By using this site, you agree to our updated Privacy Policy and our Terms of Use. Manage your Cookies Settings.
459,968 Members | 1,541 Online
Bytes IT Community
+ Ask a Question
Need help? Post your question and get tips & solutions from a community of 459,968 IT Pros & Developers. It's quick & easy.

IE6 Garbage Collection and general IE6 slowness problems

P: n/a
Microsoft fixed some garbage collection problems in IE6 almost a year
ago. I'm trying to figure out if many users of IE6 are unpatched and
still have the old buggier JScript in them.

I have a rather large ECMAScript app that is speedy enough in just
about every browser but IE6. Some people tell me just to forget IE6,
but it still seems to have significant share at www.w3schools.com. And
anecdotally, the place my brother works (incredibly) still mandates
IE6 on company computers.

I have the feeling that I can't count on people having upgraded their
IE6s to the better GC JScript. If they were the upgrading type, seems
like they'd be using IE7 or another browser rather than IE6.

I'm sure it's uncool to tell IE6 users to use one of the browsers that
I wish they would use (but see the next paragraph for my thoughts on
this), so I'm looking for specifics on what I should and should not be
doing for IE6's sake, especially to ease or head-off garbage
collection problems. Do I explicit tear down objects and arrays at the
end of functions? Do I avoid closures? Anything else?

Uncool though it may be, I am tempted to throw IE6 users some kind of
warning that they're in for a long wait if they try something
especially ambitious. I could then offer them a way to speed things
up, like offering an Adobe AIR version and giving benchmarks of
different PC browsers performing the task. Thoughts on that tactic?
Jun 27 '08 #1
Share this Question
Share on Google+
5 Replies


P: n/a
Is your app slow from the word Go, or does it degrade over time?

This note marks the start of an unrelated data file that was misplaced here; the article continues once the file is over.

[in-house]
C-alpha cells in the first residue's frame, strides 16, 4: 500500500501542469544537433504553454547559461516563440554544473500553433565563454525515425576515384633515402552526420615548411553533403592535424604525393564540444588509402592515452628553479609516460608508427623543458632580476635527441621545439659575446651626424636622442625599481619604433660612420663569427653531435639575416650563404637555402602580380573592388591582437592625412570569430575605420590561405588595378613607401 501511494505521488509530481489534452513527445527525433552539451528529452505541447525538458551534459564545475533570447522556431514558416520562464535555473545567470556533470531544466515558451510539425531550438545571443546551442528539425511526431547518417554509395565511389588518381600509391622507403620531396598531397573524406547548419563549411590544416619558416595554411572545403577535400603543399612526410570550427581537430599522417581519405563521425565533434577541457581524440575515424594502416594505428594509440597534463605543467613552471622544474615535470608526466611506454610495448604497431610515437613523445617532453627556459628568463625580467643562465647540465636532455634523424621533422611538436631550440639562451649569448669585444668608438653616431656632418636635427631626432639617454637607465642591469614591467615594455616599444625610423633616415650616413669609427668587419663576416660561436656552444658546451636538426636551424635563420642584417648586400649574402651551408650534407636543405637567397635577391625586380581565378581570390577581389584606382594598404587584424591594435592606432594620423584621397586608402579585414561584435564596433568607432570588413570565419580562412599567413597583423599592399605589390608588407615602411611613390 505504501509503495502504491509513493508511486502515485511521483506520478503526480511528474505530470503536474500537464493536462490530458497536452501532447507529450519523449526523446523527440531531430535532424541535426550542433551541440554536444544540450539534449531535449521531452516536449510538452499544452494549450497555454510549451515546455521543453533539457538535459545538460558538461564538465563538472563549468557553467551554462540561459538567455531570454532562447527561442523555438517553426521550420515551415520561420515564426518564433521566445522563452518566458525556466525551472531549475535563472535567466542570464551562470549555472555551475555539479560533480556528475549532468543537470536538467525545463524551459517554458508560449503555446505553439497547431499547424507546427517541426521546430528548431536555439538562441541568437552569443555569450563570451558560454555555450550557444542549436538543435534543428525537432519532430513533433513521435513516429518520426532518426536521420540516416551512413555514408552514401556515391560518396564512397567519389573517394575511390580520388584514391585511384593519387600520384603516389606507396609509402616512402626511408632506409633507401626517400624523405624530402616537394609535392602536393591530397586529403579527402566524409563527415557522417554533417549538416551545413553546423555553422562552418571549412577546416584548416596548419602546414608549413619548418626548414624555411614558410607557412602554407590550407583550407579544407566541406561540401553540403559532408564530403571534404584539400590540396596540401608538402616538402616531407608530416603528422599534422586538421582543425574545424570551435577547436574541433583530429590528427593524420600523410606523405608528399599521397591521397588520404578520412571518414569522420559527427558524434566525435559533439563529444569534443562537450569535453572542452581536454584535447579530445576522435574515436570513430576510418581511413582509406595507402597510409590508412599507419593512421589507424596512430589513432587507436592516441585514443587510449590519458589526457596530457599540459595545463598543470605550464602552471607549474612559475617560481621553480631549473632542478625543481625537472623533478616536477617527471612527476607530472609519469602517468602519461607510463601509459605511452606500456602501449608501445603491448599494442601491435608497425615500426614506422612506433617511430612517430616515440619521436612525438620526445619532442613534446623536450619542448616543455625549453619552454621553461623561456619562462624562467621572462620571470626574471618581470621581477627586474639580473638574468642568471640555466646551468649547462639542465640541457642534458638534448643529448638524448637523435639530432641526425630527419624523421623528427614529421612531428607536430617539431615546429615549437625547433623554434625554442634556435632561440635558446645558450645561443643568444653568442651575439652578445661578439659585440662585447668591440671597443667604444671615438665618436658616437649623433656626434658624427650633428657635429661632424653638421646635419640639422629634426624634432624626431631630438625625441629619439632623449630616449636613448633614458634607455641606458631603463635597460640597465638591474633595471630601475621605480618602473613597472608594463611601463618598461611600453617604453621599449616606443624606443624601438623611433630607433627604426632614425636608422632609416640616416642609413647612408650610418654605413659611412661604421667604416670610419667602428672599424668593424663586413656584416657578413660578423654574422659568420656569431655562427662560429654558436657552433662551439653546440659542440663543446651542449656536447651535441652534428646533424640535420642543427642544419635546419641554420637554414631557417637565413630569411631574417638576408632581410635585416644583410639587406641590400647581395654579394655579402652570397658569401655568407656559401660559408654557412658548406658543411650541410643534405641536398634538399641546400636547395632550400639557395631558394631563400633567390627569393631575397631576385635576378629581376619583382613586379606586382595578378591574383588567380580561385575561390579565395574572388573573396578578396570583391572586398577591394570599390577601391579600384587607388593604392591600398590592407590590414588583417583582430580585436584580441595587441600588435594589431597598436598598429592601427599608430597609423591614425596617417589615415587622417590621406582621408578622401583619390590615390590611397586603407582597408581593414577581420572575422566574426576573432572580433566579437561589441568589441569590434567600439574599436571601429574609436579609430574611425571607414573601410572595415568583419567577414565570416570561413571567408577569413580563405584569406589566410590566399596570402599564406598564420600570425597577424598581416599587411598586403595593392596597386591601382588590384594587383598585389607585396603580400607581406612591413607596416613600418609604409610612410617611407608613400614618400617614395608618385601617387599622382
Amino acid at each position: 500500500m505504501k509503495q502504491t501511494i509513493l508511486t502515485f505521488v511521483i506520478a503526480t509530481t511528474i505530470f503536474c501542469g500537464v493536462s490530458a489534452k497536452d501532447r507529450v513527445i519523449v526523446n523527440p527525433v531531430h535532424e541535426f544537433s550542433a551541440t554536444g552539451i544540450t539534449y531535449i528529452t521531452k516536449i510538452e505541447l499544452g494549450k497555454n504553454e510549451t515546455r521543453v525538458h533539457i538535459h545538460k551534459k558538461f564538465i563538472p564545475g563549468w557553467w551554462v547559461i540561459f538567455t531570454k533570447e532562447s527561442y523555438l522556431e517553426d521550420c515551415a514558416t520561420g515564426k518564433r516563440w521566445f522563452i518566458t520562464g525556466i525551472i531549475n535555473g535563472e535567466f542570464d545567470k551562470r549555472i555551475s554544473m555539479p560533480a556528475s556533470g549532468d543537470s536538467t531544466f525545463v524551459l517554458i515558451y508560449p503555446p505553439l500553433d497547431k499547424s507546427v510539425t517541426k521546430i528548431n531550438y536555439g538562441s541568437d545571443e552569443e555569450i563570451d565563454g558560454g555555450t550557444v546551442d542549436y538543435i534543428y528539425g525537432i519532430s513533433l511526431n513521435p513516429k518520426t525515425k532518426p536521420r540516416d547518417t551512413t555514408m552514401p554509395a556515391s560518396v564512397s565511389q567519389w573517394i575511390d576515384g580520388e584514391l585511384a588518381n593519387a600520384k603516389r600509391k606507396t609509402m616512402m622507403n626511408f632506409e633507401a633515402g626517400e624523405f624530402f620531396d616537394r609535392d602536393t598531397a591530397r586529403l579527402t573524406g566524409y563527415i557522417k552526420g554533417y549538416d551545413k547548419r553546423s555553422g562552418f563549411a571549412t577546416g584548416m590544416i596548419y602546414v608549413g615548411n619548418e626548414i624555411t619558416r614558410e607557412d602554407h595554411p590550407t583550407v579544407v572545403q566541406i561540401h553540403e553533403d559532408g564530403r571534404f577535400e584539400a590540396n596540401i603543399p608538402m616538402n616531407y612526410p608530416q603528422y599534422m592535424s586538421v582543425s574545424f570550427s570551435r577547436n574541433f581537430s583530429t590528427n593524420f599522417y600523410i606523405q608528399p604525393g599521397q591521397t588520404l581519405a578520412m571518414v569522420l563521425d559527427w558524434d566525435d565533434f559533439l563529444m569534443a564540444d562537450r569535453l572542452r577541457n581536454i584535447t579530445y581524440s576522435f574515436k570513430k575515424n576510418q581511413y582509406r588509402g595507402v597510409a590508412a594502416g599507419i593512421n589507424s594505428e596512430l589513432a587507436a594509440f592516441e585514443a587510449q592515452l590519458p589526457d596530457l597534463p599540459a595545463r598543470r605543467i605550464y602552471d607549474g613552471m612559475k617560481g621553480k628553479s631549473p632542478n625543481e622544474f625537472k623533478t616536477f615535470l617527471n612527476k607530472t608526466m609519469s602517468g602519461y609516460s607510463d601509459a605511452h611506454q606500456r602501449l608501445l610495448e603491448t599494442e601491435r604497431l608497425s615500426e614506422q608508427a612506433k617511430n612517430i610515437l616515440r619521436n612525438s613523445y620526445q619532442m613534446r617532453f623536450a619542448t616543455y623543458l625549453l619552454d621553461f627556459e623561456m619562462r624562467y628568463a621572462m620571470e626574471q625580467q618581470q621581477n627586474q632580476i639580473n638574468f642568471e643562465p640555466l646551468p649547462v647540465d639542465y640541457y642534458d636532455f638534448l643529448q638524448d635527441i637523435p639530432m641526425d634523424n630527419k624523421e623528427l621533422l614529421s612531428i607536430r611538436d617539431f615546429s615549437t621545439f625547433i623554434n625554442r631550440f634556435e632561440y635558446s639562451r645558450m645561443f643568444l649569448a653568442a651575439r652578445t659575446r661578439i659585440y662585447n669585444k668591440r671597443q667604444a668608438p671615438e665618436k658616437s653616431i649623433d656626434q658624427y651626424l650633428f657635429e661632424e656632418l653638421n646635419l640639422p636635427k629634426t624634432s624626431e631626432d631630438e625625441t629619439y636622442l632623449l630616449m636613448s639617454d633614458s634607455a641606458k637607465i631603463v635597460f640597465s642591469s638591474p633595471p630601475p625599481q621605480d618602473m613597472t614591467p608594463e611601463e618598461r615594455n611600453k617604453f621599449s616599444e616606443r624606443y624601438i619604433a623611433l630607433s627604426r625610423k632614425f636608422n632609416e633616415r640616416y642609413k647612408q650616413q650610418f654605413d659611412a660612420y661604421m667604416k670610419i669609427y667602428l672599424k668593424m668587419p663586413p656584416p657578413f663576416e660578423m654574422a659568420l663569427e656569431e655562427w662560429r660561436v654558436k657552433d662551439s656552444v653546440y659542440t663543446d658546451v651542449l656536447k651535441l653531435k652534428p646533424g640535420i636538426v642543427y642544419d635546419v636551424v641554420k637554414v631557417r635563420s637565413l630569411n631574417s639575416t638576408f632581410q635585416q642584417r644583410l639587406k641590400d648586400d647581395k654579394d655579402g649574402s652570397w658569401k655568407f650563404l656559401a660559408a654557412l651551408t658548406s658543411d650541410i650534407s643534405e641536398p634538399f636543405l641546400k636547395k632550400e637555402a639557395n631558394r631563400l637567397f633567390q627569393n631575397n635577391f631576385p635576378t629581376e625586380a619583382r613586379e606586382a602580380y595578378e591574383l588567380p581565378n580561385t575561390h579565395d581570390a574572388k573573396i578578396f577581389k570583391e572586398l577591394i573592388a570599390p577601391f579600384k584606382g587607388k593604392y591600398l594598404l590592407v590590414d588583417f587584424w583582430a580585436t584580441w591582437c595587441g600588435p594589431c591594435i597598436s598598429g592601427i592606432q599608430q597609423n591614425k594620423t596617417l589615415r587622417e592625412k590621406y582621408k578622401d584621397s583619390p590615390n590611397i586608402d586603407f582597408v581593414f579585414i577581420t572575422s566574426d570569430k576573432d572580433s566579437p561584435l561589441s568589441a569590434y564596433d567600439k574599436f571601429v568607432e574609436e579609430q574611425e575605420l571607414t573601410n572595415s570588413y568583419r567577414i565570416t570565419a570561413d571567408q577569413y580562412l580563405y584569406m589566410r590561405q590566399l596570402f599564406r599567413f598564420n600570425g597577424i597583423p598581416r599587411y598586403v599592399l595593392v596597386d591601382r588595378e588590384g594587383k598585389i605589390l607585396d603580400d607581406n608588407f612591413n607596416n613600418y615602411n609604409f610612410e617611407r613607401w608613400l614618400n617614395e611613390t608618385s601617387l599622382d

Jun 27 '08 #2

P: n/a
On Jun 1, 4:55 pm, Dan Rumney <danrum...@77617270mail.netwrote:
Is your app slow from the word Go, or does it degrade over time?
Please quote enough of the post to which you are replying so that your
post is stand alone. Not all Usenet participants are using a threaded
reader.

Peter
Jun 27 '08 #3

P: n/a
On Jun 1, 4:55 pm, Dan Rumney <danrum...@77617270mail.netwrote:
Is your app slow from the word Go, or does it degrade over time?
I have problems on both fronts in IE6. From the get go and
degradation.

The user has control over the number of objects operated on and IE6 is
much worse than IE7 when the number of objects increases. I've
considered reducing the capabilities (max objects) when I detect a
slow browser, but that seems really cheesy, and I'd rather just get
the code as fast and clean as I can. For large numbers of objects, the
newest browsers do all their calculations and statistics in seconds.
IE6 is crazy slow.
Jun 27 '08 #4

P: n/a
timothytoe wrote:
On Jun 1, 4:55 pm, Dan Rumney <danrum...@77617270mail.netwrote:
>Is your app slow from the word Go, or does it degrade over time?

I have problems on both fronts in IE6. From the get go and
degradation.

The user has control over the number of objects operated on and IE6 is
much worse than IE7 when the number of objects increases. I've
considered reducing the capabilities (max objects) when I detect a
slow browser, but that seems really cheesy, and I'd rather just get
the code as fast and clean as I can. For large numbers of objects, the
newest browsers do all their calculations and statistics in seconds.
IE6 is crazy slow.
Although it's generally not advised, maybe this is one of the cases
where 'CollectGarbage()' could help.

http://groups.google.com/group/comp....cb27b343cd6da5
http://groups.google.com/group/comp....3c7c11f20ad185

--
Bart
Jun 27 '08 #5

P: n/a
VK
On Jun 2, 4:39 am, timothytoe <timothy...@gmail.comwrote:
On Jun 1, 4:55 pm, Dan Rumney <danrum...@77617270mail.netwrote:
Is your app slow from the word Go, or does it degrade over time?

I have problems on both fronts in IE6. From the get go and
degradation.

The user has control over the number of objects operated on and IE6 is
much worse than IE7 when the number of objects increases. I've
considered reducing the capabilities (max objects) when I detect a
slow browser, but that seems really cheesy, and I'd rather just get
the code as fast and clean as I can. For large numbers of objects, the
newest browsers do all their calculations and statistics in seconds.
IE6 is crazy slow.
The garbage collection mechanics of the JScript engine is explained by
Eric Lippert at
http://blogs.msdn.com/ericlippert/ar.../17/53038.aspx

Even more valuable details can be found in the blog comments,
including the upcoming changes of gc algorithms in IE8.

Without analyzing the actual application code you are having problems
with, it is hardly possible to say anything more practical.
Jun 27 '08 #6

This discussion thread is closed

Replies have been disabled for this discussion.